A Brief Overview of PIP

Published on 17 August 2022

What is PIP?

Profilometry-based Indentation Plastometry (PIP) is a method for obtaining a material’s stress-strain curve from an indent profile by using accelerated inverse finite element analysis. The procedure for this is very simple, and the Indentation Plastometer from Plastometrex is designed to seamlessly carry out each step of the process described below:

Icons showing the PIP process (Indent, Model, Optimize)
The 3 main stages of a PIP test


Firstly, the Indentation Plastometer, Fig.1, carries out an indent of known load to a prescribed depth. It uses a hard, spherical indenter to create an indent ~100-200 µm deep which is ~1 mm in diameter. This is a much larger indent than those created in nanoindentation or hardness tests, which means the indent is probing the bulk material response rather than individual grains.

The Benchtop Plastometer's integrated profilometer (3, Fig.1) then scans the residual indent profile shape.

Plastometer with labels
Fig 1 - Benchtop Plastometer

Model and Optimization

Starting with a trial set of plasticity parameters, a finite element model of the indentation is run. A comparison is then made between modelled and measured residual indent profiles. The plasticity parameters are then iteratively updated until the best agreement between profiles is achieved. These plasticity parameters relate to the stress-strain curve via a constitutive equation, which is used to describe the plasticity. An example of an indent profile and its corresponding stress strain curve is in Fig.2.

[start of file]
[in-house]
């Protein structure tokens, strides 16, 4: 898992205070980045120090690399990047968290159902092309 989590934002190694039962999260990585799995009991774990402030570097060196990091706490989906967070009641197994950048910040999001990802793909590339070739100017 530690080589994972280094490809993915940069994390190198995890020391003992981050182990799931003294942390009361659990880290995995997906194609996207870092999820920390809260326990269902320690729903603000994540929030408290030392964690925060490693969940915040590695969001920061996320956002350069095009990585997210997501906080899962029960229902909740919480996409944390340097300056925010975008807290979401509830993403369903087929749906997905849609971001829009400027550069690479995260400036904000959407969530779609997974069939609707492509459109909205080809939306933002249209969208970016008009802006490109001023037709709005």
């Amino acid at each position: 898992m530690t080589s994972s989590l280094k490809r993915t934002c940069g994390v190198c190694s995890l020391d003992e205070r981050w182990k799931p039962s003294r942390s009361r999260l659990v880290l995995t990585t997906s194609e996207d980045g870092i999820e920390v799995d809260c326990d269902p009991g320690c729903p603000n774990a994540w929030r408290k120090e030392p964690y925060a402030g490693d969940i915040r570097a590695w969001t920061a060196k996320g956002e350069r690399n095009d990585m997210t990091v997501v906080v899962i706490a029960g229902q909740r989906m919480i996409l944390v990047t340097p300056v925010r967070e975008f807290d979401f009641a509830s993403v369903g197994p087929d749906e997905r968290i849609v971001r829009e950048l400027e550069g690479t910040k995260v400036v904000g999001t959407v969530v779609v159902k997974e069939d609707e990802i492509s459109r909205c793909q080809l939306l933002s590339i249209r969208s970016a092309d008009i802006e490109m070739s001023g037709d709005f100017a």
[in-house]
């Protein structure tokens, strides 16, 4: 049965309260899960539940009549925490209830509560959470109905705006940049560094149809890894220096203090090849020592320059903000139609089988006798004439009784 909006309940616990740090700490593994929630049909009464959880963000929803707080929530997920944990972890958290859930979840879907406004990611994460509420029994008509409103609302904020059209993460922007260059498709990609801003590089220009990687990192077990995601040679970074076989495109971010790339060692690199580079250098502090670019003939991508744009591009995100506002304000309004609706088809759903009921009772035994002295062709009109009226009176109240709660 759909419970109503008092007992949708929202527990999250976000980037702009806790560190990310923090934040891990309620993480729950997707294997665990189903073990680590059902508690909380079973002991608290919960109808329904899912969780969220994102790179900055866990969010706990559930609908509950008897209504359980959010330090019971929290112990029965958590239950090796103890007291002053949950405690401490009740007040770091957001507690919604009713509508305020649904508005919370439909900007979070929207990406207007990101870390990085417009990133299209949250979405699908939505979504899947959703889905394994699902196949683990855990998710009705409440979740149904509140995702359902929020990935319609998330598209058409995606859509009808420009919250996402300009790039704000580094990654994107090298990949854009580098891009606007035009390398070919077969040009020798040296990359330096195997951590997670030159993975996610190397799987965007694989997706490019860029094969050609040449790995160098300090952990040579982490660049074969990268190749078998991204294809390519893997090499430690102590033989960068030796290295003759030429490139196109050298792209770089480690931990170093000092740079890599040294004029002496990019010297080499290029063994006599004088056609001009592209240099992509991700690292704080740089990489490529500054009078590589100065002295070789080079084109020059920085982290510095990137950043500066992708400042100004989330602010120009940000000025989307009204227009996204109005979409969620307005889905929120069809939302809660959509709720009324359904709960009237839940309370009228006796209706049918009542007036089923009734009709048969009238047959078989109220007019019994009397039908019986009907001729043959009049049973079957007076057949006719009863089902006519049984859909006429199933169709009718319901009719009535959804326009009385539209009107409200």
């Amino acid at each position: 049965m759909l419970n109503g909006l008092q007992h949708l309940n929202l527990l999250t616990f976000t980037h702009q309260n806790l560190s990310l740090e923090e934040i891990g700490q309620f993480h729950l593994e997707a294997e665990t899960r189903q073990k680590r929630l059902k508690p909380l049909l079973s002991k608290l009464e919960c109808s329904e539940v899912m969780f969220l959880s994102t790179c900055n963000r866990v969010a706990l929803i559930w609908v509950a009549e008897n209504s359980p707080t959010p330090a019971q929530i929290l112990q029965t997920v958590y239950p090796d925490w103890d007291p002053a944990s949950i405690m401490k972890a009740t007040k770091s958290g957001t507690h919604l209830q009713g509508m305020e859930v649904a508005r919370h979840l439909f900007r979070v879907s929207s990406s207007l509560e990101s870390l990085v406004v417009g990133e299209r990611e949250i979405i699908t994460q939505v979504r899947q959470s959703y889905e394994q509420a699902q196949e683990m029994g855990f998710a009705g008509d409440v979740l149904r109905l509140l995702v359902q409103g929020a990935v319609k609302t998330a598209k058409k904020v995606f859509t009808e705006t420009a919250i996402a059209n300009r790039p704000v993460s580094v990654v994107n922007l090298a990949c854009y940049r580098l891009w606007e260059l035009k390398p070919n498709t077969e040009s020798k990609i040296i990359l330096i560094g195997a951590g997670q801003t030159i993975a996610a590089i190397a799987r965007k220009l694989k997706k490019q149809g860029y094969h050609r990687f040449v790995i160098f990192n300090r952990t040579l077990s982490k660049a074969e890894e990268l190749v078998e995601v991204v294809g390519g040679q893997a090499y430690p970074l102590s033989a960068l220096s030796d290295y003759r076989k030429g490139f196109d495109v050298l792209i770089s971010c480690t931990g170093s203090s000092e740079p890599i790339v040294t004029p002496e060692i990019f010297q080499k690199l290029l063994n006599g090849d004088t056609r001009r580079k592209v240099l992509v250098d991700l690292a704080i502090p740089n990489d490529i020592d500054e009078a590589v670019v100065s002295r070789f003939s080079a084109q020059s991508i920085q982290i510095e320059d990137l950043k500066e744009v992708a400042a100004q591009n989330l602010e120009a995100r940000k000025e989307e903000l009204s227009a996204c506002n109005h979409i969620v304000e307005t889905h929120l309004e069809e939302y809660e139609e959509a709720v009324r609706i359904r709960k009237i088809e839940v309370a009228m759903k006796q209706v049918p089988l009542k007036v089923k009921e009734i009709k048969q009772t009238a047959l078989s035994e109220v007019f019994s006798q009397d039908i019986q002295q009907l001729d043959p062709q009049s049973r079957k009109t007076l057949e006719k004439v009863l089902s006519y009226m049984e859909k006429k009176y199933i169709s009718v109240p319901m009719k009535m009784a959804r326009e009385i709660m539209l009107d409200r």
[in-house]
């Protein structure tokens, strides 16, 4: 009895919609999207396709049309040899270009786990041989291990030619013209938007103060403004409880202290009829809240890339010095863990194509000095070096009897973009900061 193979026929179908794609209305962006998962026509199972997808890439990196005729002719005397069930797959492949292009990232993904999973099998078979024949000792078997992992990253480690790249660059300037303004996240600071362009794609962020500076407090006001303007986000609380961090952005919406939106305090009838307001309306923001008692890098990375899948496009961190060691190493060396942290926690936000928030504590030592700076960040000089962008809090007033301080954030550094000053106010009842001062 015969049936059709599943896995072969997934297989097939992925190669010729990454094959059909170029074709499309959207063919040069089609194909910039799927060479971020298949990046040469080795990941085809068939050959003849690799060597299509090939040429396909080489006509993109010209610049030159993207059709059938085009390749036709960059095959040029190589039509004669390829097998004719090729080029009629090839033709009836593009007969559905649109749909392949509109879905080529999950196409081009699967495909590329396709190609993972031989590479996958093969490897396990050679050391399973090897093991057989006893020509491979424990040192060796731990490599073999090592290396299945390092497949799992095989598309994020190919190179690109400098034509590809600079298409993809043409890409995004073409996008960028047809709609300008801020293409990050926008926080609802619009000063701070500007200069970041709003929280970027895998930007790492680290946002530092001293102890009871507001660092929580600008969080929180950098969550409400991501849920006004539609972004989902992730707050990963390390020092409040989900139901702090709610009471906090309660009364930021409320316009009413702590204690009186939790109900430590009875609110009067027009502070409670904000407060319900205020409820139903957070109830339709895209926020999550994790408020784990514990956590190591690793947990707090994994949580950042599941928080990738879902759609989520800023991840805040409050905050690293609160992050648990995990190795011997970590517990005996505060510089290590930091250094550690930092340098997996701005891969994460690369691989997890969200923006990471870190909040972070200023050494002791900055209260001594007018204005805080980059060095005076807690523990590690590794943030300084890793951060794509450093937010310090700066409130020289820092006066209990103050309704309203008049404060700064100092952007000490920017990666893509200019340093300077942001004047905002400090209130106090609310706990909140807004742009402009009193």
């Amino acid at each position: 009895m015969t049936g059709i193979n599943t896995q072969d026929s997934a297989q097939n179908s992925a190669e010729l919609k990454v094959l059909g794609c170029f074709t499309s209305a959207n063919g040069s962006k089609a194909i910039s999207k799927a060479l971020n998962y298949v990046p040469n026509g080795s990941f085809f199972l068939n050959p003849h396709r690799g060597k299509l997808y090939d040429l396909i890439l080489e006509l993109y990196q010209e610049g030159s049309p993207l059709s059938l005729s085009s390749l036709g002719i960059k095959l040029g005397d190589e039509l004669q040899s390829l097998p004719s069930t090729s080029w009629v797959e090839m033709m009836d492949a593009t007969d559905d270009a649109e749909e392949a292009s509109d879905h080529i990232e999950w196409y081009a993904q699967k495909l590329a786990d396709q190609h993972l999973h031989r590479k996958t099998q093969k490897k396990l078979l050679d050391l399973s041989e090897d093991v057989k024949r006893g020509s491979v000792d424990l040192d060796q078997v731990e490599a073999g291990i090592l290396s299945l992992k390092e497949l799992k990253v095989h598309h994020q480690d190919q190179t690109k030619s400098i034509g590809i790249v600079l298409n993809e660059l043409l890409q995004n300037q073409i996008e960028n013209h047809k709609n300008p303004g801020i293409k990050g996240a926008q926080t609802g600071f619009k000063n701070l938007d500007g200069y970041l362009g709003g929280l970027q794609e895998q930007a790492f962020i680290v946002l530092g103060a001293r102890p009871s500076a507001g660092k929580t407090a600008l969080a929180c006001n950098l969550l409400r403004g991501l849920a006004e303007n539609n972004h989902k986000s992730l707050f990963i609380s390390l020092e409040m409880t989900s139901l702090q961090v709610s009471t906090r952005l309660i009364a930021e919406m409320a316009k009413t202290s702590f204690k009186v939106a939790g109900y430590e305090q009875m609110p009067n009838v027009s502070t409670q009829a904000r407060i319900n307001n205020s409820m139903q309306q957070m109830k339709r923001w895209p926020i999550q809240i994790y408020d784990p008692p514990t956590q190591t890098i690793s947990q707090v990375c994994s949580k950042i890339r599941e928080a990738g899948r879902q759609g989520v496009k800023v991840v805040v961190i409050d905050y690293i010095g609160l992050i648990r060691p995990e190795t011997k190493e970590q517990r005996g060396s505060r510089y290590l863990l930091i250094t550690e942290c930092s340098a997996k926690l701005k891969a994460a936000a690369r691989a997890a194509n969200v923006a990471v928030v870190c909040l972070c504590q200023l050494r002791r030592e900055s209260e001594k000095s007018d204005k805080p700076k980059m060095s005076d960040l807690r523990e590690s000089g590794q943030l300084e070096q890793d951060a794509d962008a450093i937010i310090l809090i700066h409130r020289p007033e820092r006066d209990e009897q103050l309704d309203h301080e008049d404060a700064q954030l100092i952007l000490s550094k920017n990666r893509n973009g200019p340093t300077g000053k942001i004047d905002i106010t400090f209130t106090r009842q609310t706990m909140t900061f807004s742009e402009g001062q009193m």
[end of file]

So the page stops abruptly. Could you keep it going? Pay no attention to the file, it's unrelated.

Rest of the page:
Two graphs showing indent profile, and stress strain curve
Figure 2 (a) an indent profile and (b) its corresponding stress strain curve.

The FEM computations and conversion to a stress strain curve take place fully within the software of the Benchtop Plastometer, without any need for the user to have FEM knowledge or background. The entire process of indentation to stress-strain curve is completely automated and happens in less than 5 minutes. Additionally, the plasticity parameters are available for further modelling, such as simulating the tensile test post necking or the user’s own models.

Learn more about Indentation Plastometry

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